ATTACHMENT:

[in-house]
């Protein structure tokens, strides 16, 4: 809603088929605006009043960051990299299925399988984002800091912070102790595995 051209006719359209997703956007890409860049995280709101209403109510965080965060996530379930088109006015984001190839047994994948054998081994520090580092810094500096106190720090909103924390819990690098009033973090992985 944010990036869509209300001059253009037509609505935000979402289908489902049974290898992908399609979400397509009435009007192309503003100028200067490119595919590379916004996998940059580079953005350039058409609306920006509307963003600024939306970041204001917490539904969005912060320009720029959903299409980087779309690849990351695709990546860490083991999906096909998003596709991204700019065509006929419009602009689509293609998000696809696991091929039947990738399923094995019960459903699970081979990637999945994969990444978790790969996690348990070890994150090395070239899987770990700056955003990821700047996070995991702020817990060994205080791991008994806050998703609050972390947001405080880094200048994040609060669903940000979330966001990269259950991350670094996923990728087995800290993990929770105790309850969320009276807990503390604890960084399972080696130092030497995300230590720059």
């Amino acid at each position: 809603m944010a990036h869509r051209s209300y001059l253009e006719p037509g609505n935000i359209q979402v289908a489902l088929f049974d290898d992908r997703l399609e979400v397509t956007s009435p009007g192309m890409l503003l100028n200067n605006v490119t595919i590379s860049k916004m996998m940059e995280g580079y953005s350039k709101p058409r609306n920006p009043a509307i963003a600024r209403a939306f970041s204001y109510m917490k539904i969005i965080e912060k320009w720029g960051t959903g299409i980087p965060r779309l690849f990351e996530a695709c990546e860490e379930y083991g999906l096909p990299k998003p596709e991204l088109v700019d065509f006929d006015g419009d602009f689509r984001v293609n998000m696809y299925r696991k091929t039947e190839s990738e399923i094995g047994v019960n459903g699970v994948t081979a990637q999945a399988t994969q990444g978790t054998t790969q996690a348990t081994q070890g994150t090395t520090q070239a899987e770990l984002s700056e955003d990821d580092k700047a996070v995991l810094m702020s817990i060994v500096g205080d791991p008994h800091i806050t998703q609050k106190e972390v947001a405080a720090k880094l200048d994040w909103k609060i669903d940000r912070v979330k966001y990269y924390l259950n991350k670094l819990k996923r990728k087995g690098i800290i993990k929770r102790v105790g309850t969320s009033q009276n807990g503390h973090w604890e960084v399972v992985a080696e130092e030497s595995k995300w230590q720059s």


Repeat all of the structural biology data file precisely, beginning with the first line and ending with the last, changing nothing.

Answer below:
[in-house]
């Protein structure tokens, strides 16, 4: 809603088929605006009043960051990299299925399988984002800091912070102790595995 051209006719359209997703956007890409860049995280709101209403109510965080965060996530379930088109006015984001190839047994994948054998081994520090580092810094500096106190720090909103924390819990690098009033973090992985 944010990036869509209300001059253009037509609505935000979402289908489902049974290898992908399609979400397509009435009007192309503003100028200067490119595919590379916004996998940059580079953005350039058409609306920006509307963003600024939306970041204001917490539904969005912060320009720029959903299409980087779309690849990351695709990546860490083991999906096909998003596709991204700019065509006929419009602009689509293609998000696809696991091929039947990738399923094995019960459903699970081979990637999945994969990444978790790969996690348990070890994150090395070239899987770990700056955003990821700047996070995991702020817990060994205080791991008994806050998703609050972390947001405080880094200048994040609060669903940000979330966001990269259950991350670094996923990728087995800290993990929770105790309850969320009276807990503390604890960084399972080696130092030497995300230590720059």
């Amino acid at each position: 809603m944010a990036h869509r051209s209300y001059l253009e006719p037509g609505n935000i359209q979402v289908a489902l088929f049974d290898d992908r997703l399609e979400v397509t956007s009435p009007g192309m890409l503003l100028n200067n605006v490119t595919i590379s860049k916004m996998m940059e995280g580079y953005s350039k709101p058409r609306n920006p009043a509307i963003a600024r209403a939306f970041s204001y109510m917490k539904i969005i965080e912060k320009w720029g960051t959903g299409i980087p965060r779309l690849f990351e996530a695709c990546e860490e379930y083991g999906l096909p990299k998003p596709e991204l088109v700019d065509f006929d006015g419009d602009f689509r984001v293609n998000m696809y299925r696991k091929t039947e190839s990738e399923i094995g047994v019960n459903g699970v994948t081979a990637q999945a399988t994969q990444g978790t054998t790969q996690a348990t081994q070890g994150t090395t520090q070239a899987e770990l984002s700056e955003d990821d580092k700047a996070v995991l810094m702020s817990i060994v500096g205080d791991p008994h800091i806050t998703q609050k106190e972390v947001a405080a720090k880094l200048d994040w909103k609060i669903d940000r912070v979330k966001y990269y924390l259950n991350k670094l819990k996923r990728k087995g690098i800290i993990k929770r102790v105790g309850t969320s009033q009276n807990g503390h973090w604890e960084v399972v992985a080696e130092e030497s595995k995300w230590q720059s």